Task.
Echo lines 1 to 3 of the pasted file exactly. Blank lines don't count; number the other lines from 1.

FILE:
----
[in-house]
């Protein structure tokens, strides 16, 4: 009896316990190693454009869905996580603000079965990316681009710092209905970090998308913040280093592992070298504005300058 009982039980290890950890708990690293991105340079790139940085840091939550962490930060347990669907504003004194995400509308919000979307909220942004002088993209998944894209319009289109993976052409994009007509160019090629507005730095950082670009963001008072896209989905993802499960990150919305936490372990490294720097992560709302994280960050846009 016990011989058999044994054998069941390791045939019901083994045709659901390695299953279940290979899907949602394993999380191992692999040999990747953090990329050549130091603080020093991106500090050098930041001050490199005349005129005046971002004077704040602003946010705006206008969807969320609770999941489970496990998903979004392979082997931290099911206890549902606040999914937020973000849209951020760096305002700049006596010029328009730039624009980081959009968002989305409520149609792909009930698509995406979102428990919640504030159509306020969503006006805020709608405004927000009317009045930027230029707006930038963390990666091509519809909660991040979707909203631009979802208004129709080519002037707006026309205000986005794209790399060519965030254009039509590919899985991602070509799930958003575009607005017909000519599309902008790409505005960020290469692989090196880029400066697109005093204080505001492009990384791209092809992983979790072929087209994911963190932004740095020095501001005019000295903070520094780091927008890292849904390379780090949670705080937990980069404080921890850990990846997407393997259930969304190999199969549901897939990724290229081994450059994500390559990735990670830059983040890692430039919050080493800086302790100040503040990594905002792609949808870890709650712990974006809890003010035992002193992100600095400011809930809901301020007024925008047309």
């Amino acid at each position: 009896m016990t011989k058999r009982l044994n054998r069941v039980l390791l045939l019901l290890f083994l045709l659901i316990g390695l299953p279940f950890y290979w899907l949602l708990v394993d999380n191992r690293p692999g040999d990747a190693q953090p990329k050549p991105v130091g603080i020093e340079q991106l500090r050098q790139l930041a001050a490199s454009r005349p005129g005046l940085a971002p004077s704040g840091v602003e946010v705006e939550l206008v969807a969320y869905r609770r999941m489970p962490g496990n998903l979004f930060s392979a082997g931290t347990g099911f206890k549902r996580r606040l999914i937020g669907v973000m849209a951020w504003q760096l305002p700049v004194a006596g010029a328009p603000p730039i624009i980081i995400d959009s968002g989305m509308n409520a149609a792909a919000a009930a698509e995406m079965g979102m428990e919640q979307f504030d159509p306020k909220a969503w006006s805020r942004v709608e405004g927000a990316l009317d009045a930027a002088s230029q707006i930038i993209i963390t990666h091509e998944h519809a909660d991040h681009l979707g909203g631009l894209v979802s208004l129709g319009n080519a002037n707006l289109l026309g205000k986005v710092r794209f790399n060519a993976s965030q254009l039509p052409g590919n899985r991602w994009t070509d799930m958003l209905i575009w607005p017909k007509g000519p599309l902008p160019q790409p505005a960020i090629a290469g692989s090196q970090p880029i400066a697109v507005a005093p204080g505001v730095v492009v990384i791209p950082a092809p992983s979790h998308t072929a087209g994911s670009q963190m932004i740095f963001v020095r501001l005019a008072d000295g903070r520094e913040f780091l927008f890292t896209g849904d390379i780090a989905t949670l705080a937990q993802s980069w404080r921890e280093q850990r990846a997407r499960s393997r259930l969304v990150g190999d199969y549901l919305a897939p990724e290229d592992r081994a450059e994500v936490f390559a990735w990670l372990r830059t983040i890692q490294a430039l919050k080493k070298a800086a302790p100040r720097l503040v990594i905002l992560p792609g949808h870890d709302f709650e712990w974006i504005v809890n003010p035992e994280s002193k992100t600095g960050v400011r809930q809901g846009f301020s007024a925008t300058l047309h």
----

[in-house]
């Protein structure tokens, strides 16, 4: 009896316990190693454009869905996580603000079965990316681009710092209905970090998308913040280093592992070298504005300058 009982039980290890950890708990690293991105340079790139940085840091939550962490930060347990669907504003004194995400509308919000979307909220942004002088993209998944894209319009289109993976052409994009007509160019090629507005730095950082670009963001008072896209989905993802499960990150919305936490372990490294720097992560709302994280960050846009 016990011989058999044994054998069941390791045939019901083994045709659901390695299953279940290979899907949602394993999380191992692999040999990747953090990329050549130091603080020093991106500090050098930041001050490199005349005129005046971002004077704040602003946010705006206008969807969320609770999941489970496990998903979004392979082997931290099911206890549902606040999914937020973000849209951020760096305002700049006596010029328009730039624009980081959009968002989305409520149609792909009930698509995406979102428990919640504030159509306020969503006006805020709608405004927000009317009045930027230029707006930038963390990666091509519809909660991040979707909203631009979802208004129709080519002037707006026309205000986005794209790399060519965030254009039509590919899985991602070509799930958003575009607005017909000519599309902008790409505005960020290469692989090196880029400066697109005093204080505001492009990384791209092809992983979790072929087209994911963190932004740095020095501001005019000295903070520094780091927008890292849904390379780090949670705080937990980069404080921890850990990846997407393997259930969304190999199969549901897939990724290229081994450059994500390559990735990670830059983040890692430039919050080493800086302790100040503040990594905002792609949808870890709650712990974006809890003010035992002193992100600095400011809930809901301020007024925008047309």
């Amino acid at each position: 009896m016990t011989k058999r009982l044994n054998r069941v039980l390791l045939l019901l290890f083994l045709l659901i316990g390695l299953p279940f950890y290979w899907l949602l708990v394993d999380n191992r690293p692999g040999d990747a190693q953090p990329k050549p991105v130091g603080i020093e340079q991106l500090r050098q790139l930041a001050a490199s454009r005349p005129g005046l940085a971002p004077s704040g840091v602003e946010v705006e939550l206008v969807a969320y869905r609770r999941m489970p962490g496990n998903l979004f930060s392979a082997g931290t347990g099911f206890k549902r996580r606040l999914i937020g669907v973000m849209a951020w504003q760096l305002p700049v004194a006596g010029a328009p603000p730039i624009i980081i995400d959009s968002g989305m509308n409520a149609a792909a919000a009930a698509e995406m079965g979102m428990e919640q979307f504030d159509p306020k909220a969503w006006s805020r942004v709608e405004g927000a990316l009317d009045a930027a002088s230029q707006i930038i993209i963390t990666h091509e998944h519809a909660d991040h681009l979707g909203g631009l894209v979802s208004l129709g319009n080519a002037n707006l289109l026309g205000k986005v710092r794209f790399n060519a993976s965030q254009l039509p052409g590919n899985r991602w994009t070509d799930m958003l209905i575009w607005p017909k007509g000519p599309l902008p160019q790409p505005a960020i090629a290469g692989s090196q970090p880029i400066a697109v507005a005093p204080g505001v730095v492009v990384i791209p950082a092809p992983s979790h998308t072929a087209g994911s670009q963190m932004i740095f963001v020095r501001l005019a008072d000295g903070r520094e913040f780091l927008f890292t896209g849904d390379i780090a989905t949670l705080a937990q993802s980069w404080r921890e280093q850990r990846a997407r499960s393997r259930l969304v990150g190999d199969y549901l919305a897939p990724e290229d592992r081994a450059e994500v936490f390559a990735w990670l372990r830059t983040i890692q490294a430039l919050k080493k070298a800086a302790p100040r720097l503040v990594i905002l992560p792609g949808h870890d709302f709650e712990w974006i504005v809890n003010p035992e994280s002193k992100t600095g960050v400011r809930q809901g846009f301020s007024a925008t300058l047309h």